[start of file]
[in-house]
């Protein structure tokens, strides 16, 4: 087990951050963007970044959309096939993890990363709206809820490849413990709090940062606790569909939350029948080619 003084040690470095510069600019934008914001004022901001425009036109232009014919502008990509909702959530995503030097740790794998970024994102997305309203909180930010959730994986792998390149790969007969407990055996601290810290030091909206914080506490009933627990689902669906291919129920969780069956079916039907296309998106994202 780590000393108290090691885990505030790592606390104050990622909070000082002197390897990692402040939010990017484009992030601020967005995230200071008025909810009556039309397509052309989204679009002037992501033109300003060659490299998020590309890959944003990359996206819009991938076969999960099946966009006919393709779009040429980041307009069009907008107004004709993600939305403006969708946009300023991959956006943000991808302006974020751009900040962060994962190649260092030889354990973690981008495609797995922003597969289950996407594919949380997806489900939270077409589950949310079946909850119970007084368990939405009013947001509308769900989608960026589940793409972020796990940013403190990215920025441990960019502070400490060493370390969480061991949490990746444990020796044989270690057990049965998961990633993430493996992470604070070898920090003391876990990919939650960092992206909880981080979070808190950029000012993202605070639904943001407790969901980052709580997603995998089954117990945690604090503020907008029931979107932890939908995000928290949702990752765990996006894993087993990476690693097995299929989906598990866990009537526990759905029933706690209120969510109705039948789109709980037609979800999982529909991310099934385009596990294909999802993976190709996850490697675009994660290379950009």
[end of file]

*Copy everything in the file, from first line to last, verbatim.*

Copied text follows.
[in-house]
């Protein structure tokens, strides 16, 4: 087990951050963007970044959309096939993890990363709206809820490849413990709090940062606790569909939350029948080619 003084040690470095510069600019934008914001004022901001425009036109232009014919502008990509909702959530995503030097740790794998970024994102997305309203909180930010959730994986792998390149790969007969407990055996601290810290030091909206914080506490009933627990689902669906291919129920969780069956079916039907296309998106994202 780590000393108290090691885990505030790592606390104050990622909070000082002197390897990692402040939010990017484009992030601020967005995230200071008025909810009556039309397509052309989204679009002037992501033109300003060659490299998020590309890959944003990359996206819009991938076969999960099946966009006919393709779009040429980041307009069009907008107004004709993600939305403006969708946009300023991959956006943000991808302006974020751009900040962060994962190649260092030889354990973690981008495609797995922003597969289950996407594919949380997806489900939270077409589950949310079946909850119970007084368990939405009013947001509308769900989608960026589940793409972020796990940013403190990215920025441990960019502070400490060493370390969480061991949490990746444990020796044989270690057990049965998961990633993430493996992470604070070898920090003391876990990919939650960092992206909880981080979070808190950029000012993202605070639904943001407790969901980052709580997603995998089954117990945690604090503020907008029931979107932890939908995000928290949702990752765990996006894993087993990476690693097995299929989906598990866990009537526990759905029933706690209120969510109705039948789109709980037609979800999982529909991310099934385009596990294909999802993976190709996850490697675009994660290379950009």